“You will get over it in time.” “You will soon feel better,” or “Don’t worry there are plenty of better jobs/better people.”

This is common advice given to people who have lost their job, their relationship, their self esteem, or worst of all someone they love. Mostly the advice is given in good faith, but in my experience none of the above statements are true or particularly helpful.

You just want to cry or scream out loud, or simply don’t know what to do with yourself. What you mostly don’t want is for your situation to be downplayed, but neither do you want to continually run through the circumstances of exactly what happened. It’s a very challenging time, where our emotions and ability to cope are stretched to the limit.

I have met a few people through our thinkmiracle retreats who have suffered the worst sort of loss or grief and they all deal with it differently. I count myself as fortunate that so far I have not lost anyone close to me. But, I did lose my business and all my money, it was long established and carried my name. I felt not only a sense of loss, but also shame. Of course, I don’t compare that to losing someone you love, in fact comparisons at a time of loss or grief are generally unhelpful.

So what can be helpful?

I don’t have all the answers by any means, but I have found the following offer some comfort:

Honesty and empathy are a good place to start, I have told a number of people that when faced with loss I have no idea how I would cope in their situation, given them a big hug, and said I feel for them. I let them know that if they want to talk about it I will give them space and listen, equally if they prefer not to talk about it, we won’t.

I do, when the time feels right, tell them a few things that have worked for other people in similar situations.

Grief or loss seems to come in waves, at times close to the event those waves threaten to overwhelm you like a small boat in a storm, but over time the size of the waves become less, and your experience in “dealing” with them makes it easier—but not easy.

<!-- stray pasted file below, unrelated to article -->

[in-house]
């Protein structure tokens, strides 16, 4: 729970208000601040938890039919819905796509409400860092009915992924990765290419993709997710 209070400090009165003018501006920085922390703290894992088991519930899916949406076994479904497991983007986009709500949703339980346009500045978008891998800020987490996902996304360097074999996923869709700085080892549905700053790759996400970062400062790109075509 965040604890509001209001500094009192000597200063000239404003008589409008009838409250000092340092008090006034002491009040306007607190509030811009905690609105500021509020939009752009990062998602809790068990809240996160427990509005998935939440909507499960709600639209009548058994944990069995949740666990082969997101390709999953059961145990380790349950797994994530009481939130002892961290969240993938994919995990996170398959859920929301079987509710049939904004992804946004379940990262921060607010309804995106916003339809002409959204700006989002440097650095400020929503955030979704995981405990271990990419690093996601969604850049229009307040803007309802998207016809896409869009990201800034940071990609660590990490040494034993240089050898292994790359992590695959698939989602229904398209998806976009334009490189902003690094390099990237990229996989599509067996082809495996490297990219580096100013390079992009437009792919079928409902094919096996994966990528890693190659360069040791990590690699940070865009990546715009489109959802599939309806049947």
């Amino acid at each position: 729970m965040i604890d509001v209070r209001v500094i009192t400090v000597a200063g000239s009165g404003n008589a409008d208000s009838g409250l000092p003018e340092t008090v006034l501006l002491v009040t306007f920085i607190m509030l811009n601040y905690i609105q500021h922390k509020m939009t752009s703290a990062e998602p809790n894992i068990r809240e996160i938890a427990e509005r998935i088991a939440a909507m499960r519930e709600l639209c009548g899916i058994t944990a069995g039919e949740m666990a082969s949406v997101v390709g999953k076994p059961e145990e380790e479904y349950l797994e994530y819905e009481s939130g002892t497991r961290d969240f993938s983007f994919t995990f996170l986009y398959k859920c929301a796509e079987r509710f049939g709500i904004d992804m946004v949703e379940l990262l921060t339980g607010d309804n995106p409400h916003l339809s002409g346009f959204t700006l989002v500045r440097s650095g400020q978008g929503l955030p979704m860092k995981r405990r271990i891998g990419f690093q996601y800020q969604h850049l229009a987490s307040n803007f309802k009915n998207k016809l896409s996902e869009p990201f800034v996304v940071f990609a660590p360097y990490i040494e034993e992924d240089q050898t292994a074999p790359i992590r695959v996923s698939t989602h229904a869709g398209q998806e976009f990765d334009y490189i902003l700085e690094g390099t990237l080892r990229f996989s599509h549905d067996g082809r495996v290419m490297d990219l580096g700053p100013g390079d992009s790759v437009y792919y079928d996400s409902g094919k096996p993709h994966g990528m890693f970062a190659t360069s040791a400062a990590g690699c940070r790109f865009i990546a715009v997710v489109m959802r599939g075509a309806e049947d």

So what might help to ride the storm of emotions threatening to overcome you?


Quite simply taking a walk in nature, if you are lucky enough to be near a beach that seems to be the best place, but forests, woods, mountains are not far behind. Nature has a way of changing your rhythm. You don’t need to do anything, except make a conscious effort to force yourself to take that walk to put yourself there. There are unlikely to be any magic changes, but at the end of the time you will feel a little calmer inside.


It is likely to feel hard to mediate, but do it anyway, put on a guided meditation and just allow the meditation to flow through you. There are some specific meditations for grief and loss and also many to calm your mind.

Exercise and Self-care

It’s so easy to stop looking after yourself. Little or no exercise, poor food choices, excess alcohol. Whilst some of this may feel like it’s helping in the short term, it’s simply masking the problem and ultimately making it worse. Instead set up a daily exercise routine, take care of what you eat, begin to get yourself in shape. Show yourself love.

Positive Affirmations

When I was first told about the power of positive affirmations, told that what we say and what we think determines how we feel and how we live, I didn’t really believe it. But it’s so simple and so quick to do, I thought why not?

So I worked out the words that helped me after my loss and I repeated them out loud three times, and you know what? It helped, not only to make me feel better at the time, but also set me onto a path of understanding the power of words and thoughts and changing my life.


It may seem a strange time to say thank you every day for what you have in your life when you are overcome with a feeling of loss and despair. But if you can bring yourself to say thank you for the things you still have, then I promise it will begin to build a path to return to happiness. There is much research on why being thankful for what we have helps us to feel happy.


It has helped a number of people to know that death is not “the end,” it’s a rebirth or a transition to a different form. I believe that with all my heart you will meet your loved ones again.

I recommend a book by Annie Kagan,  The Afterlife of Billy Fingers that has helped a number of people I know understand this process better.

A thought to end with.  Often great loss or sadness can be the wake up call for our own lives, allowing us to reflect on what we really want and the brevity of time. It doesn’t seem like that at the time, but for many of us we have used the pain as a reset on where we were headed. It changed my life overwhelming for the better. It does not mean you won’t still feel a sense of loss or sadness. Accept it, say thank you for the times you had together, and focus on the good things you experienced.

I don’t want to die yet, there is still much I want to do and see on this beautiful planet. But when I do, I want everyone I know to celebrate my life. I think that’s the key to dying. Live now, as the real you, be authentic, and follow your dreams.

‪thinkmiracle.org‪ talks in much more detail about all these subjects. It’s free and here to help. It’s the result of my loss and rebirth, and given with love.

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